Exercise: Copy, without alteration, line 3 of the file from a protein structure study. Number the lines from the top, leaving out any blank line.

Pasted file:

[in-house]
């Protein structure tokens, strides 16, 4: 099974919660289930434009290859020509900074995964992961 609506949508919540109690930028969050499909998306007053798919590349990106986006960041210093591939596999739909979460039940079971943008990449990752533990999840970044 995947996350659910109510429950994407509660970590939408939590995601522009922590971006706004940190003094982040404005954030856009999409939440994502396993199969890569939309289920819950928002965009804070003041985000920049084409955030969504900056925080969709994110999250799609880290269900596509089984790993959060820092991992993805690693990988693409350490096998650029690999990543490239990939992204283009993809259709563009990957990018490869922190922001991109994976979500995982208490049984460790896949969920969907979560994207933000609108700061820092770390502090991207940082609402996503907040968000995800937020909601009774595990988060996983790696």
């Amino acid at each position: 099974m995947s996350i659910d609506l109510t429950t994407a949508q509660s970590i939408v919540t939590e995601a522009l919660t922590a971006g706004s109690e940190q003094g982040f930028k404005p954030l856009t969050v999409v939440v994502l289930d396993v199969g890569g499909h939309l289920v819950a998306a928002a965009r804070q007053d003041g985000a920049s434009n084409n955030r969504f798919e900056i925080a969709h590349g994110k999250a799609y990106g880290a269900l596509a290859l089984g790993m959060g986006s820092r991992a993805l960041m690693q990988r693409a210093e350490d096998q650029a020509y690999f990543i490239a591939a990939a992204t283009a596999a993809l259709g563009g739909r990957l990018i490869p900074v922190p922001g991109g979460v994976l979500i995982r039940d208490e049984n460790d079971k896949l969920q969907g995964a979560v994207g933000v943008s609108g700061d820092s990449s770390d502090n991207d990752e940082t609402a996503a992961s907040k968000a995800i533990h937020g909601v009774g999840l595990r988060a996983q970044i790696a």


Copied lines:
């Amino acid at each position: 099974m995947s996350i659910d609506l109510t429950t994407a949508q509660s970590i939408v919540t939590e995601a522009l919660t922590a971006g706004s109690e940190q003094g982040f930028k404005p954030l856009t969050v999409v939440v994502l289930d396993v199969g890569g499909h939309l289920v819950a998306a928002a965009r804070q007053d003041g985000a920049s434009n084409n955030r969504f798919e900056i925080a969709h590349g994110k999250a799609y990106g880290a269900l596509a290859l089984g790993m959060g986006s820092r991992a993805l960041m690693q990988r693409a210093e350490d096998q650029a020509y690999f990543i490239a591939a990939a992204t283009a596999a993809l259709g563009g739909r990957l990018i490869p900074v922190p922001g991109g979460v994976l979500i995982r039940d208490e049984n460790d079971k896949l969920q969907g995964a979560v994207g933000v943008s609108g700061d820092s990449s770390d502090n991207d990752e940082t609402a996503a992961s907040k968000a995800i533990h937020g909601v009774g999840l595990r988060a996983q970044i790696a």